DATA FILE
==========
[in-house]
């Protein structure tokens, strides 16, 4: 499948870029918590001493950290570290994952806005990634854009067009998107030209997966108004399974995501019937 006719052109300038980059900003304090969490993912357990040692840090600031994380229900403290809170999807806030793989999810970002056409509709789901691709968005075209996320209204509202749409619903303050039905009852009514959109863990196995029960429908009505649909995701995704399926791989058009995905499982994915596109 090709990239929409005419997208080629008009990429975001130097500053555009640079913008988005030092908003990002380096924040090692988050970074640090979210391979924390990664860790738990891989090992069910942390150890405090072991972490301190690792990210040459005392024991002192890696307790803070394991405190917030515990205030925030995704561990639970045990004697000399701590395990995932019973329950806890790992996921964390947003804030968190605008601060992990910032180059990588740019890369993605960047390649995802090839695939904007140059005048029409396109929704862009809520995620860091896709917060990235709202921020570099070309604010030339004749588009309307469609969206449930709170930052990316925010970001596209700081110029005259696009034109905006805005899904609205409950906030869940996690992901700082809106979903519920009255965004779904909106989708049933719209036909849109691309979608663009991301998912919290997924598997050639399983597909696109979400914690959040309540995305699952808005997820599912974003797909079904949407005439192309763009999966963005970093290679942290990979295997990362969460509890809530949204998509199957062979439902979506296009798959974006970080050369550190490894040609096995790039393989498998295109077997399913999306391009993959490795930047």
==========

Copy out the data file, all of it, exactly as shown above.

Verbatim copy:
[in-house]
């Protein structure tokens, strides 16, 4: 499948870029918590001493950290570290994952806005990634854009067009998107030209997966108004399974995501019937 006719052109300038980059900003304090969490993912357990040692840090600031994380229900403290809170999807806030793989999810970002056409509709789901691709968005075209996320209204509202749409619903303050039905009852009514959109863990196995029960429908009505649909995701995704399926791989058009995905499982994915596109 090709990239929409005419997208080629008009990429975001130097500053555009640079913008988005030092908003990002380096924040090692988050970074640090979210391979924390990664860790738990891989090992069910942390150890405090072991972490301190690792990210040459005392024991002192890696307790803070394991405190917030515990205030925030995704561990639970045990004697000399701590395990995932019973329950806890790992996921964390947003804030968190605008601060992990910032180059990588740019890369993605960047390649995802090839695939904007140059005048029409396109929704862009809520995620860091896709917060990235709202921020570099070309604010030339004749588009309307469609969206449930709170930052990316925010970001596209700081110029005259696009034109905006805005899904609205409950906030869940996690992901700082809106979903519920009255965004779904909106989708049933719209036909849109691309979608663009991301998912919290997924598997050639399983597909696109979400914690959040309540995305699952808005997820599912974003797909079904949407005439192309763009999966963005970093290679942290990979295997990362969460509890809530949204998509199957062979439902979506296009798959974006970080050369550190490894040609096995790039393989498998295109077997399913999306391009993959490795930047």